The Bahraini Court of Appeal has upheld the five-year prison term against the Persian Gulf island country’s prominent opposition figure and pro-democracy campaigner Nabeel Rajab over his tweets deemed critical of the Manama regime and the deadly Saudi-led war against Yemen.
The court ruling was issued on Tuesday, prompting the Bahrain Center for Human Rights calling it only an attempt to silence Rajab and stop his human rights activities and a retaliatory move against his influence in raising awareness about the human rights violations taking place in under the Al Khalifah regime.
Meanwhile, the Amnesty international condemned the court ruling in a statement, saying, “It is absolutely outrageous that he has to spend another single day behind bars solely for expressing his opinion online.”
The Supreme Criminal Court sentenced the 53-year-old top opposition figure to five years in prison on 21 February. Bahrain’s Court of Cassation, which has the ultimate say in the case of appeals in the country, had also upheld a two-year jail sentence against Rajab on January 15.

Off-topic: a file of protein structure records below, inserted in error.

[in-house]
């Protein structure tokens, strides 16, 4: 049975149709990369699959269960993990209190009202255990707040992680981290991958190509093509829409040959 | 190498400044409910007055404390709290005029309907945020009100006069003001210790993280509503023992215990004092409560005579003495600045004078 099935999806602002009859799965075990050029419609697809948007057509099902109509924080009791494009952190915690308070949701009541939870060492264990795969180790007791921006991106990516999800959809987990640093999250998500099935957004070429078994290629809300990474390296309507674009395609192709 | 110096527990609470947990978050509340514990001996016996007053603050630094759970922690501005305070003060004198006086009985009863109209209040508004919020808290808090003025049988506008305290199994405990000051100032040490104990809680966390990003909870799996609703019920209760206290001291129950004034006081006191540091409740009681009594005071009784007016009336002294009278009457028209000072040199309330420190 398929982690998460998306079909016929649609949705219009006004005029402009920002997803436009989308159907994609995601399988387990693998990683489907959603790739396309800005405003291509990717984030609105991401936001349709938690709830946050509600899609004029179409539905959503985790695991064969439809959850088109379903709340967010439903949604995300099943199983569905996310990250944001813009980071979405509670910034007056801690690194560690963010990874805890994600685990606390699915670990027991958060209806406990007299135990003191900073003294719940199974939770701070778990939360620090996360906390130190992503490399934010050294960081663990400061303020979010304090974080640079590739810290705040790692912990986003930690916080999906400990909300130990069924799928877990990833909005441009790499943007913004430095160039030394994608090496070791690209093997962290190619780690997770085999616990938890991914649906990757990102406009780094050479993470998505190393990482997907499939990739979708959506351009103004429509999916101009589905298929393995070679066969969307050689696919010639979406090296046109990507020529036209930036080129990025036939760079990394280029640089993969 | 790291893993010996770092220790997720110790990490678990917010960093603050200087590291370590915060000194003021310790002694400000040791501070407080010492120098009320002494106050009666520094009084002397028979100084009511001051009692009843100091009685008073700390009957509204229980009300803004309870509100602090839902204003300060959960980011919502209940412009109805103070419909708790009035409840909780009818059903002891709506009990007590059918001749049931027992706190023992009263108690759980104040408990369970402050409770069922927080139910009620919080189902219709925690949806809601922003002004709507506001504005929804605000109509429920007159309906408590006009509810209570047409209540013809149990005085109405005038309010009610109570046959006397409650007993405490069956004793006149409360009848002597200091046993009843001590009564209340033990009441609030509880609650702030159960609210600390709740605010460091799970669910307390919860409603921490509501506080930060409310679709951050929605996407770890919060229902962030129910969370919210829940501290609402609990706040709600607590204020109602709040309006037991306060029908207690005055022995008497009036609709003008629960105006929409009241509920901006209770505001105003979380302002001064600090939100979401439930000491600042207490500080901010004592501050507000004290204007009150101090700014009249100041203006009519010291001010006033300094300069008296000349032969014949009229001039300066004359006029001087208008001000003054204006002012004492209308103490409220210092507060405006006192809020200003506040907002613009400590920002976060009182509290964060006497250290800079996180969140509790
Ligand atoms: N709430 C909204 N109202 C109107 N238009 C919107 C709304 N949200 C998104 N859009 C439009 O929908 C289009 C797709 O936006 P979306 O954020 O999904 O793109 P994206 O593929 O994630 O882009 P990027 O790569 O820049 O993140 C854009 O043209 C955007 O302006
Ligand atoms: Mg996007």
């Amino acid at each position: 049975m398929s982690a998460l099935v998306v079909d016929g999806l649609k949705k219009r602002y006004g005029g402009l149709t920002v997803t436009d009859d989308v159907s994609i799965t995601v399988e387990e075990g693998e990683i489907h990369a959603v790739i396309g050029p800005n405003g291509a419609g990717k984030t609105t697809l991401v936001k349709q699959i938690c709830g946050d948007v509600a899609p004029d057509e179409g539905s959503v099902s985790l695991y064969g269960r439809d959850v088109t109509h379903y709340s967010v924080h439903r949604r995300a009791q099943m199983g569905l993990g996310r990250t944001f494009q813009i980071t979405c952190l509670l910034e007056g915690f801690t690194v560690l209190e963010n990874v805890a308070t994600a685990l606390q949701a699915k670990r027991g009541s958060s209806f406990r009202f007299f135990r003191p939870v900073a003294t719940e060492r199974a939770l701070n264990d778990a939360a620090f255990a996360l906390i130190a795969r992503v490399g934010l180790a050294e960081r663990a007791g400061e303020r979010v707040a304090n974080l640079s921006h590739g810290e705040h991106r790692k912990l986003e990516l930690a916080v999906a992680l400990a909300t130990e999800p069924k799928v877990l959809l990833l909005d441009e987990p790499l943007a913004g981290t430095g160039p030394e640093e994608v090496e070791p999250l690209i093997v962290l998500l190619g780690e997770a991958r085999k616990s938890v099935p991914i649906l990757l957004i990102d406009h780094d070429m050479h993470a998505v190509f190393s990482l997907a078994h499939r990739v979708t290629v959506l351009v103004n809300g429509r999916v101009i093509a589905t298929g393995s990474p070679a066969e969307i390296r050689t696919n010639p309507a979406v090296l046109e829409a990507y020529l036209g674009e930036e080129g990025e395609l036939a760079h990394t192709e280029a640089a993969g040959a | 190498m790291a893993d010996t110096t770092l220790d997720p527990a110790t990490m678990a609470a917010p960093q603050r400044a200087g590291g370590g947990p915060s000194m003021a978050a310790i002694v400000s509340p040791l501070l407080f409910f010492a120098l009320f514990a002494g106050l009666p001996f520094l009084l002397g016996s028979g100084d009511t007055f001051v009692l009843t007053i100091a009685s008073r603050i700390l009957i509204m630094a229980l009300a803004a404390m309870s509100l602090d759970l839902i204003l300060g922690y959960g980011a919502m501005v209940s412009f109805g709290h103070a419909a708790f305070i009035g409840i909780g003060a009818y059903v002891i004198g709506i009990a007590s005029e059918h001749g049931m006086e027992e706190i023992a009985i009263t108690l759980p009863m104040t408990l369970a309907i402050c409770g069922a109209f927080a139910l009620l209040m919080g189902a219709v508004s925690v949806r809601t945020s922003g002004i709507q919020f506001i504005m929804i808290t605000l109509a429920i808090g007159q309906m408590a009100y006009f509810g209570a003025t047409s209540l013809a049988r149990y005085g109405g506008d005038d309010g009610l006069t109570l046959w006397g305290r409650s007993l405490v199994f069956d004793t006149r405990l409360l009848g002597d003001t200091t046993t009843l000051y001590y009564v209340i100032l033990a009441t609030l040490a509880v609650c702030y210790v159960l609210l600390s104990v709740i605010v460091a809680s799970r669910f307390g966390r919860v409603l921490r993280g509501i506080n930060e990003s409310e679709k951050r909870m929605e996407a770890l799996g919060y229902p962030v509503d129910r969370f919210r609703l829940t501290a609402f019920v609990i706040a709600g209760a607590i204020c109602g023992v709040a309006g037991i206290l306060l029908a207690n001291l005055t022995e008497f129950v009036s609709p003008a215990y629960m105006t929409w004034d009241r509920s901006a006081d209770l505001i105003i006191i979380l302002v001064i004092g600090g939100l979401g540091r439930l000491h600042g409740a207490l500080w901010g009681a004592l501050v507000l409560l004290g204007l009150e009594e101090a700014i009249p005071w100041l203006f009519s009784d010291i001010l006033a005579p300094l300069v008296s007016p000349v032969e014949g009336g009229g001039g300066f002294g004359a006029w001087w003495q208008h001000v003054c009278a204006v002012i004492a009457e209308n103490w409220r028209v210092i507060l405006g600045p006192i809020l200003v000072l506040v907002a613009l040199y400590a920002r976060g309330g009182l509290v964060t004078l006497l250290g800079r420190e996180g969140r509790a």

He faces a further 15 years in prison over a separate set of charges related to his criticism of the ruling Al Khalifah family and Wahhabism.
On December 22, 2016, Bahraini authorities accused Rajab of making comments that “harm the interests” of the Manama regime and other Persian Gulf kingdoms through an article attributed to him and published by French daily Le Monde.
The article slammed the Daesh Takfiri terrorist group for its crimes against humanity. It also condemned Persian Gulf Arab countries for their failure to stop the spread of the violent Wahhabi ideology.
Wahhabism, the radical ideology dominating Saudi Arabia and freely preached by its clerics, fuels the ideological engine of terror organizations such as Daesh and Fateh al-Sham, al-Qaeda’s Syrian branch formerly known as al-Nusra Front. Takfiri terrorists use the ideology to declare people of other faiths “infidels,” justifying the killing of their victims.
International rights groups have repeatedly called for Rajab’s immediate and unconditional release. They accuse Manama of violating freedom of expression and human rights.
Thousands of anti-regime protesters have held demonstrations in Bahrain on an almost daily basis ever since a popular uprising began in the country in mid-February 2011.
They are demanding that the Al Khalifah dynasty relinquish power and allow a just system representing all Bahrainis to be established.
The Al Khalifah regime has gone to great lengths to clamp down on any sign of dissent. On March 14, 2011, troops from Saudi Arabia and the United Arab Emirates were deployed to assist Bahrain in its crackdown.
Scores of people have lost their lives and hundreds of others sustained injuries or got arrested as a result of the Al Khalifah regime’s crackdown.